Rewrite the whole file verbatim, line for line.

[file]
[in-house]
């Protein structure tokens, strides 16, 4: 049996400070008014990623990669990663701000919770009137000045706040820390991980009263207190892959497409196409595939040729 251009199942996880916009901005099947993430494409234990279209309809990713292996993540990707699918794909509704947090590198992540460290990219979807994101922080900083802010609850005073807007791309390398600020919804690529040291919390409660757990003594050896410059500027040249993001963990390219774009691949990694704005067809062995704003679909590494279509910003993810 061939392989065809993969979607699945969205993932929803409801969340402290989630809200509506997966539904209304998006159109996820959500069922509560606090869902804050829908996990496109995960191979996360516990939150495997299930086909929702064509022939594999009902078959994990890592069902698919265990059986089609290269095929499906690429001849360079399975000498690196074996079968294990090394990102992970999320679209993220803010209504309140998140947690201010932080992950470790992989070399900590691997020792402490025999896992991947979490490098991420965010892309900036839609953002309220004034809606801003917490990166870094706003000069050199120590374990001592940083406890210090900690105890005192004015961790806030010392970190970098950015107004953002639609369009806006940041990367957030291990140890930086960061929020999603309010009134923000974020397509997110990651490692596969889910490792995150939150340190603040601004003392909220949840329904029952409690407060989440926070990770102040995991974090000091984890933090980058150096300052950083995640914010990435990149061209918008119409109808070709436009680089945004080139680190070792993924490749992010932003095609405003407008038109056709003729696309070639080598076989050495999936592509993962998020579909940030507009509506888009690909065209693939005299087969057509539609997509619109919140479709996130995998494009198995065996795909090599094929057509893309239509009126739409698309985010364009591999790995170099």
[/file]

[in-house]
């Protein structure tokens, strides 16, 4: 049996400070008014990623990669990663701000919770009137000045706040820390991980009263207190892959497409196409595939040729 251009199942996880916009901005099947993430494409234990279209309809990713292996993540990707699918794909509704947090590198992540460290990219979807994101922080900083802010609850005073807007791309390398600020919804690529040291919390409660757990003594050896410059500027040249993001963990390219774009691949990694704005067809062995704003679909590494279509910003993810 061939392989065809993969979607699945969205993932929803409801969340402290989630809200509506997966539904209304998006159109996820959500069922509560606090869902804050829908996990496109995960191979996360516990939150495997299930086909929702064509022939594999009902078959994990890592069902698919265990059986089609290269095929499906690429001849360079399975000498690196074996079968294990090394990102992970999320679209993220803010209504309140998140947690201010932080992950470790992989070399900590691997020792402490025999896992991947979490490098991420965010892309900036839609953002309220004034809606801003917490990166870094706003000069050199120590374990001592940083406890210090900690105890005192004015961790806030010392970190970098950015107004953002639609369009806006940041990367957030291990140890930086960061929020999603309010009134923000974020397509997110990651490692596969889910490792995150939150340190603040601004003392909220949840329904029952409690407060989440926070990770102040995991974090000091984890933090980058150096300052950083995640914010990435990149061209918008119409109808070709436009680089945004080139680190070792993924490749992010932003095609405003407008038109056709003729696309070639080598076989050495999936592509993962998020579909940030507009509506888009690909065209693939005299087969057509539609997509619109919140479709996130995998494009198995065996795909090599094929057509893309239509009126739409698309985010364009591999790995170099």